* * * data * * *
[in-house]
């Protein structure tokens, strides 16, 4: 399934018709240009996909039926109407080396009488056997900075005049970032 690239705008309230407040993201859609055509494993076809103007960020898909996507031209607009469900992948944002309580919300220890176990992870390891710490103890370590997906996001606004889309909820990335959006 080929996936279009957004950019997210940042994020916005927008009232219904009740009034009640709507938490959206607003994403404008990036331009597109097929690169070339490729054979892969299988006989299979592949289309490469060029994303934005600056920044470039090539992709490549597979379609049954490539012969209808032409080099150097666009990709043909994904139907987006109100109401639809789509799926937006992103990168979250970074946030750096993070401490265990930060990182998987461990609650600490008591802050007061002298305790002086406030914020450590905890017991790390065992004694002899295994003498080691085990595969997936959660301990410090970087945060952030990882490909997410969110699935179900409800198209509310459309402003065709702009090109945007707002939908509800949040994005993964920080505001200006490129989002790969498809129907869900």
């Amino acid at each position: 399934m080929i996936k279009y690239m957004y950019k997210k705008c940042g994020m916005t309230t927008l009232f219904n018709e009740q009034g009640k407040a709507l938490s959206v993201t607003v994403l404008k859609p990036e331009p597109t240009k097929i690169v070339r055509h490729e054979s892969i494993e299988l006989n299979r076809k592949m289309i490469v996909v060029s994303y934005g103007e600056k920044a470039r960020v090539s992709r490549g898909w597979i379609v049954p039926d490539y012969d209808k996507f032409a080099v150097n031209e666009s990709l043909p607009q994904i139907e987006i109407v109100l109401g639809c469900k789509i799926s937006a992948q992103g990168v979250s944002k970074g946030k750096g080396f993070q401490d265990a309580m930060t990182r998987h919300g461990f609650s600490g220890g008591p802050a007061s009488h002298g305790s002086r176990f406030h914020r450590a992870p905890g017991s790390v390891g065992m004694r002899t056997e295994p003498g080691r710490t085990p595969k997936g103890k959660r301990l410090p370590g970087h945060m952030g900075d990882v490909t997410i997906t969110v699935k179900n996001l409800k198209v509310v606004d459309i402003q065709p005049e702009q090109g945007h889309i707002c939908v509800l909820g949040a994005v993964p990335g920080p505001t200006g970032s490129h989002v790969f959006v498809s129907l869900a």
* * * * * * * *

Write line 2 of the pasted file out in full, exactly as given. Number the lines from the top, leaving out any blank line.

């Protein structure tokens, strides 16, 4: 399934018709240009996909039926109407080396009488056997900075005049970032 690239705008309230407040993201859609055509494993076809103007960020898909996507031209607009469900992948944002309580919300220890176990992870390891710490103890370590997906996001606004889309909820990335959006 080929996936279009957004950019997210940042994020916005927008009232219904009740009034009640709507938490959206607003994403404008990036331009597109097929690169070339490729054979892969299988006989299979592949289309490469060029994303934005600056920044470039090539992709490549597979379609049954490539012969209808032409080099150097666009990709043909994904139907987006109100109401639809789509799926937006992103990168979250970074946030750096993070401490265990930060990182998987461990609650600490008591802050007061002298305790002086406030914020450590905890017991790390065992004694002899295994003498080691085990595969997936959660301990410090970087945060952030990882490909997410969110699935179900409800198209509310459309402003065709702009090109945007707002939908509800949040994005993964920080505001200006490129989002790969498809129907869900």